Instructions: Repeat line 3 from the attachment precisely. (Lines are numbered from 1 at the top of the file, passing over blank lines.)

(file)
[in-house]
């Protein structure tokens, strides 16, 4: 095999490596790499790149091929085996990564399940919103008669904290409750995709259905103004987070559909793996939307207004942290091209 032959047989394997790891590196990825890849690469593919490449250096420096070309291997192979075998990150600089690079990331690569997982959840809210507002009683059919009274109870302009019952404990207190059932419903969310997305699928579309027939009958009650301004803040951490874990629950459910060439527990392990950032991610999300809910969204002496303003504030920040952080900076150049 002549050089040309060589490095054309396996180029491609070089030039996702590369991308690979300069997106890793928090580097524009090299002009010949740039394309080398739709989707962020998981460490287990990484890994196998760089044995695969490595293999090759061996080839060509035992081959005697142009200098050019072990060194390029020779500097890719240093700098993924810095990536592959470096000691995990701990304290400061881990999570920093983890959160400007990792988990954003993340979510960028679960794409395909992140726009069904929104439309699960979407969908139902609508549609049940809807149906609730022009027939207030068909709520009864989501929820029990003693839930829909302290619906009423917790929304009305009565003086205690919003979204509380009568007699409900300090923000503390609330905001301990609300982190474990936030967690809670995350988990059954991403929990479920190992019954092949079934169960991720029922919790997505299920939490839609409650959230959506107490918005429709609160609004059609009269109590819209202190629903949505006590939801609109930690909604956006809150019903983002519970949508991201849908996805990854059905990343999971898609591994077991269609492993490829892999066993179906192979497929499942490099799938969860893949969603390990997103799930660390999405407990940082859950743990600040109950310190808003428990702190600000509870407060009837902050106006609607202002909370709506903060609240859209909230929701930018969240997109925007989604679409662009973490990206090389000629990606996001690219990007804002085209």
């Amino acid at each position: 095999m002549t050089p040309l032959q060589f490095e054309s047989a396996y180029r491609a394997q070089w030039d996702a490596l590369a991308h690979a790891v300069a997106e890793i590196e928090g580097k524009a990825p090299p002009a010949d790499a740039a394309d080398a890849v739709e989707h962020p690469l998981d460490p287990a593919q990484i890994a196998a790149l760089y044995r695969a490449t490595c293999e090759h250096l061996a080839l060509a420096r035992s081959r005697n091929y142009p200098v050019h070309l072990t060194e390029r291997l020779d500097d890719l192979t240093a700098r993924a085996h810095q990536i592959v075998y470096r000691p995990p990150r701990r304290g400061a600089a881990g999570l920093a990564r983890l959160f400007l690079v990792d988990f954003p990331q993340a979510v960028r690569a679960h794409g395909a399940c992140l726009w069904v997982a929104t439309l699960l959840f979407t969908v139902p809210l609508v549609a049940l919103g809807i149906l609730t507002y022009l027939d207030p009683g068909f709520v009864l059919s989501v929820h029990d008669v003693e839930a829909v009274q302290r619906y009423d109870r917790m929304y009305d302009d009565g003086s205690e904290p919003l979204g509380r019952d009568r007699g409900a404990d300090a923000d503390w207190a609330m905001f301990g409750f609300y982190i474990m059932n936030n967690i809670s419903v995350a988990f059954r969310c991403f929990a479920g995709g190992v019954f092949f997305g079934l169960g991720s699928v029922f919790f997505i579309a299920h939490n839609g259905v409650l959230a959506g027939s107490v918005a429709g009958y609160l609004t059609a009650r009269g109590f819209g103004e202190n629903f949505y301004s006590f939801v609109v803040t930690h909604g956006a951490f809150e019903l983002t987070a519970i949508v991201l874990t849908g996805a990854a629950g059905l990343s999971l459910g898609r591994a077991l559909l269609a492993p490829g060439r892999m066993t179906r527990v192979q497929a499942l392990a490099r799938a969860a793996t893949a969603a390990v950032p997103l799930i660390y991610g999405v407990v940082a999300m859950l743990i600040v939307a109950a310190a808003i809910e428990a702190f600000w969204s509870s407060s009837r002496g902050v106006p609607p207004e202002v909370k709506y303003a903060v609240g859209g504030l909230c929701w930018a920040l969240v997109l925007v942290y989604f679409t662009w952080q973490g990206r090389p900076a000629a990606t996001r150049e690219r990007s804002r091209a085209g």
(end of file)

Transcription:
């Amino acid at each position: 095999m002549t050089p040309l032959q060589f490095e054309s047989a396996y180029r491609a394997q070089w030039d996702a490596l590369a991308h690979a790891v300069a997106e890793i590196e928090g580097k524009a990825p090299p002009a010949d790499a740039a394309d080398a890849v739709e989707h962020p690469l998981d460490p287990a593919q990484i890994a196998a790149l760089y044995r695969a490449t490595c293999e090759h250096l061996a080839l060509a420096r035992s081959r005697n091929y142009p200098v050019h070309l072990t060194e390029r291997l020779d500097d890719l192979t240093a700098r993924a085996h810095q990536i592959v075998y470096r000691p995990p990150r701990r304290g400061a600089a881990g999570l920093a990564r983890l959160f400007l690079v990792d988990f954003p990331q993340a979510v960028r690569a679960h794409g395909a399940c992140l726009w069904v997982a929104t439309l699960l959840f979407t969908v139902p809210l609508v549609a049940l919103g809807i149906l609730t507002y022009l027939d207030p009683g068909f709520v009864l059919s989501v929820h029990d008669v003693e839930a829909v009274q302290r619906y009423d109870r917790m929304y009305d302009d009565g003086s205690e904290p919003l979204g509380r019952d009568r007699g409900a404990d300090a923000d503390w207190a609330m905001f301990g409750f609300y982190i474990m059932n936030n967690i809670s419903v995350a988990f059954r969310c991403f929990a479920g995709g190992v019954f092949f997305g079934l169960g991720s699928v029922f919790f997505i579309a299920h939490n839609g259905v409650l959230a959506g027939s107490v918005a429709g009958y609160l609004t059609a009650r009269g109590f819209g103004e202190n629903f949505y301004s006590f939801v609109v803040t930690h909604g956006a951490f809150e019903l983002t987070a519970i949508v991201l874990t849908g996805a990854a629950g059905l990343s999971l459910g898609r591994a077991l559909l269609a492993p490829g060439r892999m066993t179906r527990v192979q497929a499942l392990a490099r799938a969860a793996t893949a969603a390990v950032p997103l799930i660390y991610g999405v407990v940082a999300m859950l743990i600040v939307a109950a310190a808003i809910e428990a702190f600000w969204s509870s407060s009837r002496g902050v106006p609607p207004e202002v909370k709506y303003a903060v609240g859209g504030l909230c929701w930018a920040l969240v997109l925007v942290y989604f679409t662009w952080q973490g990206r090389p900076a000629a990606t996001r150049e690219r990007s804002r091209a085209g």